St. David’s and Haverfordwest

Thursday’s forecast was overcast with a chance of rain, so we decided to visit the library In Haverfordwest, then spend the rest of the day in St. David’s.

A view of the bay from the Broad Haven bus stop, with the tide coming in.

The fashion for ladies of a certain age.

The river Cleddau in Haverfordwest

Haverfordwest has a beautiful brand new public library, just opened this past December – and of which they are justifiably proud.

The town castle looms above.

We journeyed to St. David’s on the 411 (aka T11) bus (most confusing).

A little market was underway in the town square.

St. David’s is the smallest city in the UK, a status derived from the fact that it hosts a cathedral. Beginning as a monastery in the 6th century – founded by St. David, naturally – the site was selected to be invisible to passing Viking raiders, and fortified after the Norman conquest.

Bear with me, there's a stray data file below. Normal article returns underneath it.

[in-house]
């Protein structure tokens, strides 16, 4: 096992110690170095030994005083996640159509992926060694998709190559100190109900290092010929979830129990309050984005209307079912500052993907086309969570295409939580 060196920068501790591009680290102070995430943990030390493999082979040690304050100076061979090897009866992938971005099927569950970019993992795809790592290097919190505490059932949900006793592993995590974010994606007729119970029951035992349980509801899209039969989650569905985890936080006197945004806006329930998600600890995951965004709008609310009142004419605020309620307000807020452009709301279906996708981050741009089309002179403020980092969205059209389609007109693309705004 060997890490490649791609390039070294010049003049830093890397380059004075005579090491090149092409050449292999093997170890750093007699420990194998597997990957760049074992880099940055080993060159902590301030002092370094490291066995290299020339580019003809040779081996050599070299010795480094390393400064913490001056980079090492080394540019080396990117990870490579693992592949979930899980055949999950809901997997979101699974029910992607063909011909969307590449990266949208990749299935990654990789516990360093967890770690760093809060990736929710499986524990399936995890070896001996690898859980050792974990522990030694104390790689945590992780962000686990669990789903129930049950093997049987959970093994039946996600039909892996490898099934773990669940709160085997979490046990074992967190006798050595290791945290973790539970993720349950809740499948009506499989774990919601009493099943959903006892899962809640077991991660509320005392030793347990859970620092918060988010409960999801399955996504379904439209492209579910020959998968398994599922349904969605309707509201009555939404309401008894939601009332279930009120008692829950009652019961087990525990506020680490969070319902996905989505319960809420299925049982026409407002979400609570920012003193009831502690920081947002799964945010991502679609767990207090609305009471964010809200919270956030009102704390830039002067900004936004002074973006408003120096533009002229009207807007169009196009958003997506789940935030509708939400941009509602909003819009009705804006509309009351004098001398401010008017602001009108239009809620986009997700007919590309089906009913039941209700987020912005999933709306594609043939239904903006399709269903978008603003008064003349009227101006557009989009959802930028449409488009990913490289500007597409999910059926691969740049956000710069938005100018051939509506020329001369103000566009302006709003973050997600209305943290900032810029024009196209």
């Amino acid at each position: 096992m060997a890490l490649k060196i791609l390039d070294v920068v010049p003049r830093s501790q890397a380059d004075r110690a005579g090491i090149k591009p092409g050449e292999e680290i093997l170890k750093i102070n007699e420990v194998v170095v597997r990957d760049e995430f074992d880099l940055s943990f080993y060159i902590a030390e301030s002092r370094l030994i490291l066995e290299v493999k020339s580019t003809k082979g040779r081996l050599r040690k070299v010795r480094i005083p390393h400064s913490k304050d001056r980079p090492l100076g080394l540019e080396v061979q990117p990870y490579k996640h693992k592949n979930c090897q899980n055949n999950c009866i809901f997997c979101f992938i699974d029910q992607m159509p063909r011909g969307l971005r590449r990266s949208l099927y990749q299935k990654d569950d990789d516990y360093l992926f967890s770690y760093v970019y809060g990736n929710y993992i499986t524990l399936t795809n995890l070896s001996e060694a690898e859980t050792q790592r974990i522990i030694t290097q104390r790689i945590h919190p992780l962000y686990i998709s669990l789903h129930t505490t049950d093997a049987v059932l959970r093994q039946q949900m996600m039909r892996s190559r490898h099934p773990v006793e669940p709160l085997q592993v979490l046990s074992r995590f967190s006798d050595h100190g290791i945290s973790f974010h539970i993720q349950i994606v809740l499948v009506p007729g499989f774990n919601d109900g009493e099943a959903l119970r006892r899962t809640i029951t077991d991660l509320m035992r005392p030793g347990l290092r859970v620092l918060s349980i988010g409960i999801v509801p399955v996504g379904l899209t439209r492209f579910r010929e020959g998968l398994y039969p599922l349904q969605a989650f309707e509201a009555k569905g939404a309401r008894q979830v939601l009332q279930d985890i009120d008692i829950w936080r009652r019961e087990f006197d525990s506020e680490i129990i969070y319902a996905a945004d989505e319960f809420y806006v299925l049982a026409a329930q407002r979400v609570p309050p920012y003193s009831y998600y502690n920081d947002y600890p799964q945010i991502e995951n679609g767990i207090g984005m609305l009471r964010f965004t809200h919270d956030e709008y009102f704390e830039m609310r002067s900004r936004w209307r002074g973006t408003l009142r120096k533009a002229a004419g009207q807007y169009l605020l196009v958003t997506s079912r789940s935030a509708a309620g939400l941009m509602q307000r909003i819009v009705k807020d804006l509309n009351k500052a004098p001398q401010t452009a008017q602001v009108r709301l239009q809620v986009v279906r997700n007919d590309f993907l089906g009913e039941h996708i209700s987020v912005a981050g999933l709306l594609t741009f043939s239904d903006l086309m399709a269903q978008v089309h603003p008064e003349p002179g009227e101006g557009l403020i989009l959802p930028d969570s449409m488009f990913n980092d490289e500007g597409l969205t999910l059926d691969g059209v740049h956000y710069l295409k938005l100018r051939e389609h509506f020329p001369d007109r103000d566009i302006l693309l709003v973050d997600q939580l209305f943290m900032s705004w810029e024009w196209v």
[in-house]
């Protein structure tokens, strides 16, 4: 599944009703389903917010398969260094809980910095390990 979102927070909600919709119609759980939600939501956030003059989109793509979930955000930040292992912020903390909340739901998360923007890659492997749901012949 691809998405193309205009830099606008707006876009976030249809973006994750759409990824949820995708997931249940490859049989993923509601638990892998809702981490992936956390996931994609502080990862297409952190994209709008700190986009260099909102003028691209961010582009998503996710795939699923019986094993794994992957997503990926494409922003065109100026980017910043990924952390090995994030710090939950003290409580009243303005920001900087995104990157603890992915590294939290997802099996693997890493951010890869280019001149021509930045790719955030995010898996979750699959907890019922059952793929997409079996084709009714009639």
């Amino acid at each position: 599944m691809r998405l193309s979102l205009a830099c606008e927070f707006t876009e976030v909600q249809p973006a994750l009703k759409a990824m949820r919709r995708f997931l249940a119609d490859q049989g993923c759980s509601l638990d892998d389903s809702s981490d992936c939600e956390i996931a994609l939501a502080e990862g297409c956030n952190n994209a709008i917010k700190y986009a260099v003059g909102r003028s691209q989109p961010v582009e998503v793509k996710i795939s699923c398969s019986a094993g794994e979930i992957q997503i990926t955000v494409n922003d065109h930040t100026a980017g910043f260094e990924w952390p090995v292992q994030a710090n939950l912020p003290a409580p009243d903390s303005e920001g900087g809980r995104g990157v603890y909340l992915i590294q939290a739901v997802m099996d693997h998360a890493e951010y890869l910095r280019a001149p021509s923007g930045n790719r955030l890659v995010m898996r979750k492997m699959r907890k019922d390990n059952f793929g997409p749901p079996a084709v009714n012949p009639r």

The fortified walls’ surviving gatehouse
Ruins of the bishop’s palace, behind the cathedral
Dewi Sant
The organ’s backside
Lunch in the refectory.

The cathedral retains much of its Norman base, but has had many renovations over the years (some necessitated by fire and earthquake). Some changes are visible in the walls.

St. David’s wonderful wooden ceilings are mostly 16th century.

The medieval floor below
Effigy of Rhys ap Gryffud, lord of Dinefwr castle.

Our little companion for a restorative cup of tea.

We returned to Broad Haven on the Puffin Shuttle.

Maladon at Druidstone, now owned by the local Labour MP as a holiday home (according to our bus driver-cum-tour guide).
Afternoon’s end in Broad Haven, the view from our bungalow.

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